The Soaring Sixties
Onto this stage strode a precocious boy of ten, who had accelerated his learning curve by voraciously reading everything he could get his hands on: Mad Magazine, All About Books, World Book Encyclopedias, Tom Swift, and the daily news. Those papers were changing as well; new printing technology allowed them to insert glossy high quality color advertisements. This plucky lad absorbed all this, but didn’t necessarily understand it fully. There was one ad campaign in particular—a full page in color—featuring a picture of an attractive woman reading the newspaper but the paper was covered with flowers instead of words. The copy beneath the image extolled the virtue of it superior “sanitary napkins.” At the bottom of the ad it simply said: “Modess… because.”
This imagery fermented in the young fellow's hyperactive imagination for a few days. The next Sunday, at the dinner table, the boy thought that the place settings could use a little enhancement and queried: “Why don’t we get some of those sanitary napkins?”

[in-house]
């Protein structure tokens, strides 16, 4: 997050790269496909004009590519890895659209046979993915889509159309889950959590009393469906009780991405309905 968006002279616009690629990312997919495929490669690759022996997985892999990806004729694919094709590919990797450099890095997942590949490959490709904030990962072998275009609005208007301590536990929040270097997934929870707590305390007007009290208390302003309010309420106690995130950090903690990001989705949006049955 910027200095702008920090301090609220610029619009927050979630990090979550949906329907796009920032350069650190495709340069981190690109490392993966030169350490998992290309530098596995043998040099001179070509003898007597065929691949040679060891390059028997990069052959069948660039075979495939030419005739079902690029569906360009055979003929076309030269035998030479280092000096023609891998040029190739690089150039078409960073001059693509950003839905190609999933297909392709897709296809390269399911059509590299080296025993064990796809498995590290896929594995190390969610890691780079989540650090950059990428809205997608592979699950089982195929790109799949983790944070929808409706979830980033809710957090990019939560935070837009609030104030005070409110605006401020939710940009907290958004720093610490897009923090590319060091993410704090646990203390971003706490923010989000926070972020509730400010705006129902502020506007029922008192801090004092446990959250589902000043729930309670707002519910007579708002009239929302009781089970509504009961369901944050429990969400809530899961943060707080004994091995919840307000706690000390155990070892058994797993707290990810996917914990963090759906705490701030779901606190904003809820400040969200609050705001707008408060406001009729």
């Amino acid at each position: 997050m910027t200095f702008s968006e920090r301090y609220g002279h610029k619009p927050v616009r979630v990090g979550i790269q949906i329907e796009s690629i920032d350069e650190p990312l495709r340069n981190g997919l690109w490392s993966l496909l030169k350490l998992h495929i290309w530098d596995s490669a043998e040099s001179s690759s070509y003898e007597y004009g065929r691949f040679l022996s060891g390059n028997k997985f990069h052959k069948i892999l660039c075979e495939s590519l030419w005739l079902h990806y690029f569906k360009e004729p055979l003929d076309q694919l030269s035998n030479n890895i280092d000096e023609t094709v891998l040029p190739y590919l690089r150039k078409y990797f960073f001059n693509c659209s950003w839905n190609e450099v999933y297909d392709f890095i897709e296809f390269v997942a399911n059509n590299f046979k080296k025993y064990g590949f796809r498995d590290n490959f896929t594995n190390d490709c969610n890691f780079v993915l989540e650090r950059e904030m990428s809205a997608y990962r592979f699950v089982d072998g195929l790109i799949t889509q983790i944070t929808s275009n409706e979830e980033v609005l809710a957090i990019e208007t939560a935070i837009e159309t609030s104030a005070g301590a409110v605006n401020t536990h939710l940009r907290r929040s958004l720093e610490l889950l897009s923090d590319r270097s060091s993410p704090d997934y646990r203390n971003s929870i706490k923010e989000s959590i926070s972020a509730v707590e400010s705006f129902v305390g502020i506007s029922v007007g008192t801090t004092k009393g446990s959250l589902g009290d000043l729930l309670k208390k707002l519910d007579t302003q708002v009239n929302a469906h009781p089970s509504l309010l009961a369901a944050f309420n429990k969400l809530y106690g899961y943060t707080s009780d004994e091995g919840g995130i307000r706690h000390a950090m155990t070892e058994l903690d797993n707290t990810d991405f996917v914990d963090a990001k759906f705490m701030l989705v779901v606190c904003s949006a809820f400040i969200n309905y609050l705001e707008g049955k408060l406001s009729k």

Chaos ensued. Big Sister, fifteen at the time, thought this was the funniest thing she had ever heard, Mom desperately tried to keep a straight face, while Dad sputtered over his mashed potatoes.
The boy didn't know exactly what he had said to cause such a stir (and it wasn’t explained to him) but he knew enough that he had crossed over one of those “invisible lines” of polite society and he quickly let the matter drop. The next week, at the grocery store, he did some investigating and sort of figured out what a “Sanitary Napkin” (and its associated hardware) was, although he still couldn’t quite grasp the why of it all. “Girls’ stuff,” he sniffed.
And that was the end of it.
Until he was much older, when the story was repeated by his big sister to each of his girlfriends.